C# 3.0 Enhancements: Extension Methods

C# 3.0 Enhancements: Extension Methods

  • Comments 4

Extension Methods are different way of implementing static method. In C# 3.0 it allows us to extend any type and add method for that type. While writing extension method you need to

Ø       declare a public static method

Ø       the first parameter of that method should be the type of the object

Ø       this” keyword has to be the first part of the first argument of that method

 

This helps us to extend methods for the types that are already part of .NET Framework.

 

If you have declared an Extension Method like

 

public static void Foo(this string sVal)

{

    //Do something

}

 

If you make a call to this method the syntax will look like,

 

string s = "Something for test";

s.Foo();

 

The actual call will happen like

myExtensions.Foo(s); Here myExtensions is the static class under which you have defined the Foo method.

 

Another first class treatment of static method in .NET. It allows us to feel the magic as if we are writing CLR code. You can define most of your utility functions in form of extension method and by using the “using” block you can use them in your code behind file.

 

 

The real life example of the extension method may look like,

 

public static class myExtensions

{

    public static string GetString(this string[] arrStr)

    {

        StringBuilder sb = new StringBuilder();

 

        foreach (string s in arrStr)

        {

            if (sb.Length != 0)

                sb.Append(",");

               

                sb.Append(s);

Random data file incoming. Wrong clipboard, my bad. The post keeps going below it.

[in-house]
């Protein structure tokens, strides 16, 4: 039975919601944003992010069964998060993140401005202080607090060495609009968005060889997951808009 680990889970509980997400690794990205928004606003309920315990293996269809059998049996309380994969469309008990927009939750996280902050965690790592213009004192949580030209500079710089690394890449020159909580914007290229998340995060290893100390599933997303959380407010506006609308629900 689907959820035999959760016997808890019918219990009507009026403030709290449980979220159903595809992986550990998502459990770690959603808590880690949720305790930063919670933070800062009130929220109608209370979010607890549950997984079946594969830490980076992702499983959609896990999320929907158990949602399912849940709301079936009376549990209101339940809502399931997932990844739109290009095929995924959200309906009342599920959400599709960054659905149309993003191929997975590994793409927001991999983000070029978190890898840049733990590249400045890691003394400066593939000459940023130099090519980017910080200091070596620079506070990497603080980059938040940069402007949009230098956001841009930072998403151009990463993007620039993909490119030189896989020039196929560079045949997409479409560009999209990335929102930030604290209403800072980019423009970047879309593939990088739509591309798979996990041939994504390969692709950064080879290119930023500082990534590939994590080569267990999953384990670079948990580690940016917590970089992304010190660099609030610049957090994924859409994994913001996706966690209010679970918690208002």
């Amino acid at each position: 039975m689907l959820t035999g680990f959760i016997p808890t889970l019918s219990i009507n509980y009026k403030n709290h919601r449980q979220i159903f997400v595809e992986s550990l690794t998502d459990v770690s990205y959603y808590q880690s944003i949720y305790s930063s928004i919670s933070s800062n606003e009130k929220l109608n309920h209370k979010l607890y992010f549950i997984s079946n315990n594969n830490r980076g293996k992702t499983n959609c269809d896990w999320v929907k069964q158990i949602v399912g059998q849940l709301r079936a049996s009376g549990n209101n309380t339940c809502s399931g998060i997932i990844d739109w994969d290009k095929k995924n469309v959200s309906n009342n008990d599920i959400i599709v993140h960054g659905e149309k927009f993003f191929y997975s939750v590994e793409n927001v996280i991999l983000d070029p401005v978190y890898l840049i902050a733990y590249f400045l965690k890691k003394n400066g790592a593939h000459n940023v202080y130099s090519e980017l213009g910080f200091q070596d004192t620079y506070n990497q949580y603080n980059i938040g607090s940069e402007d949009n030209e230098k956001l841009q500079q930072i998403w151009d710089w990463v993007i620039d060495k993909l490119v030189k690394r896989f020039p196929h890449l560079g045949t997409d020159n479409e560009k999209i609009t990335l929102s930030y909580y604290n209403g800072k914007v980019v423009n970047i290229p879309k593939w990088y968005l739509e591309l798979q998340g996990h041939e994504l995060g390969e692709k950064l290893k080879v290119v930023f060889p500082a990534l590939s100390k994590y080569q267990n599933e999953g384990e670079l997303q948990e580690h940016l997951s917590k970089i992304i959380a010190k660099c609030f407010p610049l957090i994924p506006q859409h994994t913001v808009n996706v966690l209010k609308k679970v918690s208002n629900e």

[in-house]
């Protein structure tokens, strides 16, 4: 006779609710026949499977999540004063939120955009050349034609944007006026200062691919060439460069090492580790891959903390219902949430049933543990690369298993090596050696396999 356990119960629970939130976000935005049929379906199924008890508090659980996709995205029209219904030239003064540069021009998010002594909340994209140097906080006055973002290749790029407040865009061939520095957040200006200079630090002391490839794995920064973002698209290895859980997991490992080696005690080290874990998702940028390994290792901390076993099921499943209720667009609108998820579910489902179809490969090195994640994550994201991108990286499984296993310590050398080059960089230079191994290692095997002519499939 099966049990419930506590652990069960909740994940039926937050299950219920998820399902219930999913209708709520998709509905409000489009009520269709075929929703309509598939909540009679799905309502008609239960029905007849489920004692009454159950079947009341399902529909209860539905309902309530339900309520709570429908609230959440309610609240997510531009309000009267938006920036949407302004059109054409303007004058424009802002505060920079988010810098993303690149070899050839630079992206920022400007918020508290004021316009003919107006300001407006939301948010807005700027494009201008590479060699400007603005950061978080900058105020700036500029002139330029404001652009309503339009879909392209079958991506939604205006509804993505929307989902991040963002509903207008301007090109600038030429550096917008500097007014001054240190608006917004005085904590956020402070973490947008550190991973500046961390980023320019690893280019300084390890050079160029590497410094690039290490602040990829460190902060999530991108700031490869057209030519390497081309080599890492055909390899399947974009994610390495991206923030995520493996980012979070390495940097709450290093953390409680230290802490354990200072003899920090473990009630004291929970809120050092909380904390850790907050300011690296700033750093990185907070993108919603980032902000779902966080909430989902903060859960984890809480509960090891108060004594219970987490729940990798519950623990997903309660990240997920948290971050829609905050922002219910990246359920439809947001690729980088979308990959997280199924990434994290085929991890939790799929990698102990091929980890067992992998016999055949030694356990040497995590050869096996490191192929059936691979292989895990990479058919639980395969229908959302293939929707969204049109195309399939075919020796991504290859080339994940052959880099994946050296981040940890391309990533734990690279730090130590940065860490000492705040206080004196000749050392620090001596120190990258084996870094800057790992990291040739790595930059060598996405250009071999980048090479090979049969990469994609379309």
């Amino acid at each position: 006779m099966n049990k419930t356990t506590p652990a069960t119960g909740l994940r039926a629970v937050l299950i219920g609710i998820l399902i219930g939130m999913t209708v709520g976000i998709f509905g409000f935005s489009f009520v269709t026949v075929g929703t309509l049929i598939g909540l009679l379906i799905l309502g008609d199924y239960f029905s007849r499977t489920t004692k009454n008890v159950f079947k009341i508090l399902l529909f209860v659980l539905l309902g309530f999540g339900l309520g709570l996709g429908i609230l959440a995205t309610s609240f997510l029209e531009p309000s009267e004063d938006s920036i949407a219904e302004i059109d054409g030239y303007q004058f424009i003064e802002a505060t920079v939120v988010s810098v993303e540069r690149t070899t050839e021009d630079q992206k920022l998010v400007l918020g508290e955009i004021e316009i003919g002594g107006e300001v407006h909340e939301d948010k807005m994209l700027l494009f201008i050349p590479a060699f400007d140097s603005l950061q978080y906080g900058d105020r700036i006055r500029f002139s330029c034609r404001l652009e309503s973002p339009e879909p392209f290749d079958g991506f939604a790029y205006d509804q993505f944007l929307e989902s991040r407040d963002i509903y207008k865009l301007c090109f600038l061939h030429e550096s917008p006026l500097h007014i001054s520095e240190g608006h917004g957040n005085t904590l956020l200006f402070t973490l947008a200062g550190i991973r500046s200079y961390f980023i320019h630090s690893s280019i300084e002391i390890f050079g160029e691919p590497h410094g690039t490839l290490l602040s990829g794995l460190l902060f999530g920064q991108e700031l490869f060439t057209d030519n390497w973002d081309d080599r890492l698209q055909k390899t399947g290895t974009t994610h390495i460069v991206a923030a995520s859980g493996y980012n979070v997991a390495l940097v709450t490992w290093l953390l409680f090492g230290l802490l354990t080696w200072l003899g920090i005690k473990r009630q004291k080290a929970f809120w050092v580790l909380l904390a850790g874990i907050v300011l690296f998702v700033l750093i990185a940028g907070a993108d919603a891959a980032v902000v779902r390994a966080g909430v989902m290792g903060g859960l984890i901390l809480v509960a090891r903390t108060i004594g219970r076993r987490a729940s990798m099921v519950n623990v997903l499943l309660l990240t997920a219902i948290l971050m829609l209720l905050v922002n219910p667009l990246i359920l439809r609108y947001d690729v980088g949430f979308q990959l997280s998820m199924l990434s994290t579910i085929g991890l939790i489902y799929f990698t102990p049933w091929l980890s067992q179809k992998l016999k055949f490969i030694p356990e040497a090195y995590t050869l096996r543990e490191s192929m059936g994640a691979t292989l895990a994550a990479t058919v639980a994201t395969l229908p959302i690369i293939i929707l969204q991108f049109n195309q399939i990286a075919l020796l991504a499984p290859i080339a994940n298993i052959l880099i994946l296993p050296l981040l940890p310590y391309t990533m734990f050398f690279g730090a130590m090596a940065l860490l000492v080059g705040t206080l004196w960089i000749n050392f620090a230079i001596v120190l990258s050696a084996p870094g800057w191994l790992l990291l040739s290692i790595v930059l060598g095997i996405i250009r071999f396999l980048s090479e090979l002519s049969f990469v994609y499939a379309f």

}

        return sb.ToString();

    }      

}

 

 

class Program

{        

    static void Main(string[] args)

    {

        string[] sTest = new string[]

{ "Wriju", "Writam", "Deb", "Sumitra" };

 

        Console.WriteLine(sTest.GetString());

        Console.ReadKey();

    }                       

}

 

 

Namoskar!!!

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  • Please add 6 and 6 and type the answer here:
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  • This is just like objective-c.  At least give em some credit.

  • won't string.Join(",", arrStr) work instead of the loop?

      foreach (string s in arrStr)

           {

               if (sb.Length != 0)

                   sb.Append(",");

                   sb.Append(s);              

           }

  • It would work, but here you need to know the great advantage of using StringBuilder.

    String is immutable. meaning, every time you use a string - you allocate space for the new object.

    Therefore, In case you have methods which alter  strings, you might want to choose the StringBuilder object.

    Please consider reading the following article:

    http://msdn2.microsoft.com/en-us/library/2839d5h5.aspx

    A good discussion about it is available here:

    http://blogs.msdn.com/msdnstudentflash/archive/2005/01/31/364217.aspx

  • What are the C# programming enhancements in 3.0,3.5

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